I like guns, but I’m really not an NRA type (they are funded by the mafia after all). But sweeping gun bans don’t seem right. The article over at Truthdig seemed to hit it on the head.
I’d like to be able to thunder about the injustice committed by an activist, arch-conservative Supreme Court that seeks to return our jurisprudence to the 18th century. I will, almost certainly, about some future outrage. But this time, I can’t.
The big problem, for me, is the clarity of the Second Amendment’s guarantee of the “right of the people to keep and bear arms.” The traditional argument in favor of gun control has been that this is a collective right, accorded to state militias. This has always struck me as a real stretch, if not a total dodge.
I’ve never been able to understand why the Founders would stick a collective right into the middle of the greatest charter of individual rights and freedoms ever written—and give it such pride of place, the No. 2 position, right behind such bedrock freedoms as speech and religion. Even Barack Obama, a longtime advocate of gun control—but also a one-time professor of constitutional law—has said he believes the amendment confers an individual right to gun ownership.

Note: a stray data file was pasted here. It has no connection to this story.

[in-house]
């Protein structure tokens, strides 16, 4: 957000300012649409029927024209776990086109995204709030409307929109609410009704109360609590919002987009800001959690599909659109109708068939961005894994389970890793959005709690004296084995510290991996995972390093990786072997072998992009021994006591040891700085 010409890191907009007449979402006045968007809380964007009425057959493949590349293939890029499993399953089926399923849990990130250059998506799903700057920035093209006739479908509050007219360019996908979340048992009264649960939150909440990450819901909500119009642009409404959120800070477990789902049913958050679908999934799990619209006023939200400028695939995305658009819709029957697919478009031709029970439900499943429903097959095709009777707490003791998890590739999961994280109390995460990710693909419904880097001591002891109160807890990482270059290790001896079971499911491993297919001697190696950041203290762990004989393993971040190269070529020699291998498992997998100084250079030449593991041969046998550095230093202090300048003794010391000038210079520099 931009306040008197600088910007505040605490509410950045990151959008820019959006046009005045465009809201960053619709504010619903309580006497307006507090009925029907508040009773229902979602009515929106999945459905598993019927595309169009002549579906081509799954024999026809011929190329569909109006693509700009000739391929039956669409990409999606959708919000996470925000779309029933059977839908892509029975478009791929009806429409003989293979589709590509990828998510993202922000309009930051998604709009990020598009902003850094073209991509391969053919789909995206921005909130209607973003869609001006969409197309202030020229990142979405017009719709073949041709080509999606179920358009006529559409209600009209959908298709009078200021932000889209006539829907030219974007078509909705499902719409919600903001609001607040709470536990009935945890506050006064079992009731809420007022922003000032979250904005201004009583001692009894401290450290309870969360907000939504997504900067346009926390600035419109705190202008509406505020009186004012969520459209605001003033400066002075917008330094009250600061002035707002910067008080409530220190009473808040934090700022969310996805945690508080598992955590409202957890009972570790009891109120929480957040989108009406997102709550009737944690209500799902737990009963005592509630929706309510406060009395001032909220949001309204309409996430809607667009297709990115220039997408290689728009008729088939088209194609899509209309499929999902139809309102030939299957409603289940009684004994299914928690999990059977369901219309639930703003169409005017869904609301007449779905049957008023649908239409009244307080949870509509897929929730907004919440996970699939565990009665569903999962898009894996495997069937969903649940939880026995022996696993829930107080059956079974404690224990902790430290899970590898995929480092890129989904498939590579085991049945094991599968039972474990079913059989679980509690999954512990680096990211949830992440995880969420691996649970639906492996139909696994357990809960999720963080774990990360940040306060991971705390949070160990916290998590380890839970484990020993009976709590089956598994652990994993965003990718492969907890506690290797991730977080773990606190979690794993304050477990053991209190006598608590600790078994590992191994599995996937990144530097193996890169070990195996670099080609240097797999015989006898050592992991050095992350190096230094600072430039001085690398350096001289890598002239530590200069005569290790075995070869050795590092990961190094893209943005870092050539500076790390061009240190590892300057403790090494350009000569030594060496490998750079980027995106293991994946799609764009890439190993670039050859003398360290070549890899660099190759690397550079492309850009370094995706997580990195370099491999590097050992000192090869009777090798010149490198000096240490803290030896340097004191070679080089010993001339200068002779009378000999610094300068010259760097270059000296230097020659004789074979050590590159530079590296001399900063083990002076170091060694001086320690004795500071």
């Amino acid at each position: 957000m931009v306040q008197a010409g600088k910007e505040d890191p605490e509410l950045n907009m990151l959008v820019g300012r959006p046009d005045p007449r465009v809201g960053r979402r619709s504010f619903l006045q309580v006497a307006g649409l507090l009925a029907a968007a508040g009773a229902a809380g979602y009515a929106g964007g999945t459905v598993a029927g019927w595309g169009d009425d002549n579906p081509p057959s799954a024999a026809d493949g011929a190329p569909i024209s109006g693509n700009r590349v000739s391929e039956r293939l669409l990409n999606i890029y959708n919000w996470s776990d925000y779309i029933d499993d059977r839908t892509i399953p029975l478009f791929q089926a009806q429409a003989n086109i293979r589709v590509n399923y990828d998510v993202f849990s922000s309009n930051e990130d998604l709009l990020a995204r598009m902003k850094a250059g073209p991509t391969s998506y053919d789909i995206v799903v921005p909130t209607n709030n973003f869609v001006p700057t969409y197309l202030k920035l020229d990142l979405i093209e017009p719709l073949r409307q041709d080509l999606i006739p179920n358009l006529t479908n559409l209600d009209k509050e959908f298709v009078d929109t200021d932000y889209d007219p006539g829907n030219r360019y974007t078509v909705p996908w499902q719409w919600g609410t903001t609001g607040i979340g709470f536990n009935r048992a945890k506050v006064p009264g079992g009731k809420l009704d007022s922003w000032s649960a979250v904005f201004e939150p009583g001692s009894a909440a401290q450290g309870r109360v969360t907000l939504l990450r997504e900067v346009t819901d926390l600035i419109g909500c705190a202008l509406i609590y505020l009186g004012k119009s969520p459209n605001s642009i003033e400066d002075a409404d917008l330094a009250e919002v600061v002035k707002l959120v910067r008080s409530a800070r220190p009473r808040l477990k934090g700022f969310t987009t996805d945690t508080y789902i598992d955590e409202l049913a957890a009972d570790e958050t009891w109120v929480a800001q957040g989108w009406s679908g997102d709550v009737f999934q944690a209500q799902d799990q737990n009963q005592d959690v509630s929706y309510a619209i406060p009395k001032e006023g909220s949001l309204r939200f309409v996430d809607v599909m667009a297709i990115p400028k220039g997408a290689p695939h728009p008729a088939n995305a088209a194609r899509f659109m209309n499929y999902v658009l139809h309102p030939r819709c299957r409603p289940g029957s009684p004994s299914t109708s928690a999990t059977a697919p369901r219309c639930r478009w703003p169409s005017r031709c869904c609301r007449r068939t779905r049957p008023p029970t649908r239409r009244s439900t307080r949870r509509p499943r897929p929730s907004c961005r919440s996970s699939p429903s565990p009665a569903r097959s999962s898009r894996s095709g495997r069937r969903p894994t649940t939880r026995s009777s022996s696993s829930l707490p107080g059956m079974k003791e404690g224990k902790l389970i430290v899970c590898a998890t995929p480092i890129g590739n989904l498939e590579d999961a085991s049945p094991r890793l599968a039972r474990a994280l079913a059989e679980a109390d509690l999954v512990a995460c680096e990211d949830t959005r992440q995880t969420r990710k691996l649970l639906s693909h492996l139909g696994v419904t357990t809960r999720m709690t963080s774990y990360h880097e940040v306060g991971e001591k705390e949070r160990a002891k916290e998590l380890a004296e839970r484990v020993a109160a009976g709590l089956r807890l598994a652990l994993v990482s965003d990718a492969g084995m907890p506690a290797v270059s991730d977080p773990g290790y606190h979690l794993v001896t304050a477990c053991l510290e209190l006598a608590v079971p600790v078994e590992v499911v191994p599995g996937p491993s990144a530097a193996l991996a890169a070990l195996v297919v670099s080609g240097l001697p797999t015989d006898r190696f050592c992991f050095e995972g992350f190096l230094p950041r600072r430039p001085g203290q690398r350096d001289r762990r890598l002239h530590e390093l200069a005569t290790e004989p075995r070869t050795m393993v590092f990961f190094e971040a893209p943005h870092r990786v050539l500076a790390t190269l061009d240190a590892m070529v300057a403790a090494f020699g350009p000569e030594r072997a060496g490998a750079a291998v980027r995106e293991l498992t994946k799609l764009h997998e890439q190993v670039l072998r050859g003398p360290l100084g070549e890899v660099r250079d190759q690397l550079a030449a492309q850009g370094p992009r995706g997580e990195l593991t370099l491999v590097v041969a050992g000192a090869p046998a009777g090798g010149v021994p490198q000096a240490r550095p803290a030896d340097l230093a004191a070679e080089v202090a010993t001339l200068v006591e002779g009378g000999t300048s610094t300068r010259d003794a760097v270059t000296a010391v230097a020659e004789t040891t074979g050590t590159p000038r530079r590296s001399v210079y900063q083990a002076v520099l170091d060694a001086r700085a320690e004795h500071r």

And even if the Second Amendment was meant to refer to state militias, where did the Founders intend for the militias’ weapons to be stored? In the homes of the volunteers is my guess.
After all, I think the era of rising against the standing army may be passed, but you never know when you might need defense as some highly armed group of paramilitary religious fundamentalist freaks come to invade your town.